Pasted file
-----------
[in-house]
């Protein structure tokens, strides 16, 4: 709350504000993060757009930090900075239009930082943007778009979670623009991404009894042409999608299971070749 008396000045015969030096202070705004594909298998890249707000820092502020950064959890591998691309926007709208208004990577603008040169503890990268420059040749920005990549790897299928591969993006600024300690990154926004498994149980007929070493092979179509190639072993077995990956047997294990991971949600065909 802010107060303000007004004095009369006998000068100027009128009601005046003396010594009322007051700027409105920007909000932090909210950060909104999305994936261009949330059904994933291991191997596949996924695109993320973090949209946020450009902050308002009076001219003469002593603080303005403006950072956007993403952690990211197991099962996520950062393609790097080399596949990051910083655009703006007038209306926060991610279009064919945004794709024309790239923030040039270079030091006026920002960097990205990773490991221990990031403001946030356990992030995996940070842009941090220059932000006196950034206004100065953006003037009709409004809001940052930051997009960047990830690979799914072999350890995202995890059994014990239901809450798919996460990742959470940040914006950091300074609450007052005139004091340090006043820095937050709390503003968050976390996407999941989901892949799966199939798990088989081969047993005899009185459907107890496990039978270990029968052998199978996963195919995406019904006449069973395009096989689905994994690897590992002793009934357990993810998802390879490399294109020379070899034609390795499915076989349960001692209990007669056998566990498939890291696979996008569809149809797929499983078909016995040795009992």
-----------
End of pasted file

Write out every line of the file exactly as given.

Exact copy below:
[in-house]
């Protein structure tokens, strides 16, 4: 709350504000993060757009930090900075239009930082943007778009979670623009991404009894042409999608299971070749 008396000045015969030096202070705004594909298998890249707000820092502020950064959890591998691309926007709208208004990577603008040169503890990268420059040749920005990549790897299928591969993006600024300690990154926004498994149980007929070493092979179509190639072993077995990956047997294990991971949600065909 802010107060303000007004004095009369006998000068100027009128009601005046003396010594009322007051700027409105920007909000932090909210950060909104999305994936261009949330059904994933291991191997596949996924695109993320973090949209946020450009902050308002009076001219003469002593603080303005403006950072956007993403952690990211197991099962996520950062393609790097080399596949990051910083655009703006007038209306926060991610279009064919945004794709024309790239923030040039270079030091006026920002960097990205990773490991221990990031403001946030356990992030995996940070842009941090220059932000006196950034206004100065953006003037009709409004809001940052930051997009960047990830690979799914072999350890995202995890059994014990239901809450798919996460990742959470940040914006950091300074609450007052005139004091340090006043820095937050709390503003968050976390996407999941989901892949799966199939798990088989081969047993005899009185459907107890496990039978270990029968052998199978996963195919995406019904006449069973395009096989689905994994690897590992002793009934357990993810998802390879490399294109020379070899034609390795499915076989349960001692209990007669056998566990498939890291696979996008569809149809797929499983078909016995040795009992």